Control Theory for Humans: Quantitative Approaches to Modeling Performance

Control Theory for Humans: Quantitative Approaches to Modeling Performance

Control Theory for Humans: Quantitative Approaches to Modeling Performance

Control Theory for Humans: Quantitative Approaches to Modeling Performance

Synopsis

This textbook provides a tutorial introduction to behavioral applications of control theory. Control theory describes the information one should be sensitive to and the pattern of influence that one should exert on a dynamic system in order to achieve some goal. As such, it is applicable to various forms of dynamic behavior. The book primarily deals with manual control (e. g., moving the cursor on a computer screen, lifting an object, hitting a ball, driving a car), both as a substantive area of study and as a useful perspective for approaching control theory. It is the experience of the authors that by imagining themselves as part of a manual control system, students are better able to learn numerous concepts in this field.

Topics include varieties of control theory, such as classical, optimal, fuzzy, adaptive, and learning control, as well as perception and decision making in dynamic contexts. The authors also discuss some of the implications of control theory for how experiments can be conducted in the,behavioral sciences. In each of these areas they have provided brief essays that are intended to convey a few key concepts that will enable the reader to more easily pursue additional readings. Behavioral scientists teaching control courses will be very interested in this book.

Excerpt

This book provides a tutorial introduction to behavioral applications of control theory. It primarily deals with manual control, both as a substantive area of study and as a useful perspective for approaching control theory. It is the experience of the authors that by imagining themselves as part of a manual control system, students are better able to learn numerous concepts in this field. The intended reader is expected to have a good background in algebra and geometry and some slight familiarity with the concepts of an integral and derivative. Some familiarity with statistical regression and correlation would be helpful, but is not necessary. The text should be suitable for advanced undergraduates as well as graduate students in the behavioral sciences, engineering, and design. Topics include varieties of control theory such as classical control, optimal control, fuzzy control, adaptive control, learning control, and perception and decision making in dynamic contexts. We have additionally discussed some of the implications of control theory for how experiments can be conducted in the behavioral sciences. In each of these areas we have provided brief essays that are intended to convey a few key concepts that will enable the reader to more easily pursue additional readings should they find the topic of interest.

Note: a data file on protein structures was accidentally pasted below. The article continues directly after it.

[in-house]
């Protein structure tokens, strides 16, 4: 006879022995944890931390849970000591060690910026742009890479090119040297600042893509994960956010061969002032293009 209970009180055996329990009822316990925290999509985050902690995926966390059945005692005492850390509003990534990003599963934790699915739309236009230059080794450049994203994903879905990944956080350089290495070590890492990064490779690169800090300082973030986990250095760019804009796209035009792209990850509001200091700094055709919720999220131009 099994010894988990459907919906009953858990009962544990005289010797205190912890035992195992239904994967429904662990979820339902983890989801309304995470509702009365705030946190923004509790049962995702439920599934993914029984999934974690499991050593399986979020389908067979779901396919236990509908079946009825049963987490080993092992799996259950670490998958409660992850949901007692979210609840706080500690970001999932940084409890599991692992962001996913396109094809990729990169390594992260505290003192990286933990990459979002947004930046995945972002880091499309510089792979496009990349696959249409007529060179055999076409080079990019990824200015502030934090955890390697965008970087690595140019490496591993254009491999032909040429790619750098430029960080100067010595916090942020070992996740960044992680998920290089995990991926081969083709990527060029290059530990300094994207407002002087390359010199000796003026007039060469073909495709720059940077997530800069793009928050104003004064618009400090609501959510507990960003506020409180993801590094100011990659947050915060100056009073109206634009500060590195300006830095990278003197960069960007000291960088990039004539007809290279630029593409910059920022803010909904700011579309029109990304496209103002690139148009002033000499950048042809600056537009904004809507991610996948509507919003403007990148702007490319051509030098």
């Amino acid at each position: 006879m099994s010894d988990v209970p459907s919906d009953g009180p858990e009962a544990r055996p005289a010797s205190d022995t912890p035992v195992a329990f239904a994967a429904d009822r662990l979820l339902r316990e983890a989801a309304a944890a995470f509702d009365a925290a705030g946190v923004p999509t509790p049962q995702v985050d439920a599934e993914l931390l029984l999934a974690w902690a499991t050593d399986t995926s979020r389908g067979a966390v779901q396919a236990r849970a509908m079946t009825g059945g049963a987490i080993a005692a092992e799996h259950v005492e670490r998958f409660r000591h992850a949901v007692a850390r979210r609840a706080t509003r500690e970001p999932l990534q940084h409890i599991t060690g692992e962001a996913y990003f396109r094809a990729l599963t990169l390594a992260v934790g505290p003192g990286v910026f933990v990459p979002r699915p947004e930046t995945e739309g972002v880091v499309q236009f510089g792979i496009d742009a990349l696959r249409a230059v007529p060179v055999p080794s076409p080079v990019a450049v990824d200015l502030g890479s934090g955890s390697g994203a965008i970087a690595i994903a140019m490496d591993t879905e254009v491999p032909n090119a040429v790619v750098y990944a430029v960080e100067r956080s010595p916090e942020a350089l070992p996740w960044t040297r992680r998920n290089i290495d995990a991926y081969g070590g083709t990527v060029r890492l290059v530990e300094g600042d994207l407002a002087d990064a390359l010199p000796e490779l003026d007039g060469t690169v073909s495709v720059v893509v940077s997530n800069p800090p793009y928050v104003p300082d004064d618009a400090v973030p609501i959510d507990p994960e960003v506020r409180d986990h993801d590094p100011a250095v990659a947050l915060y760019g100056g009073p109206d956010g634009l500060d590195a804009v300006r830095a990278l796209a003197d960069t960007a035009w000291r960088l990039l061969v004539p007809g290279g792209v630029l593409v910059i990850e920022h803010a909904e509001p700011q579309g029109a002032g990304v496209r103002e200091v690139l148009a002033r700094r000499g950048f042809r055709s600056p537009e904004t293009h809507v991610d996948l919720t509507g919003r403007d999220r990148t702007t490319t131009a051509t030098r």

Although the overall text was a collaborative effort that would not have been completed otherwise, each of the authors took primary responsibility for different chapters. JF was primarily responsible for chapters 1-10, 13, 14, 17, and 22; RJ was primarily responsible for chapters 11, 12, 15, 16, 18–21, and 23–26; chapter 27 was a joint denouement.

ACKNOWLEDGMENTS

The authors are grateful to Richard W. Pew, Louis Tijerina, Hiroyuki Umemuro, and William Levison for providing comments on substantial portions of the manuscript.

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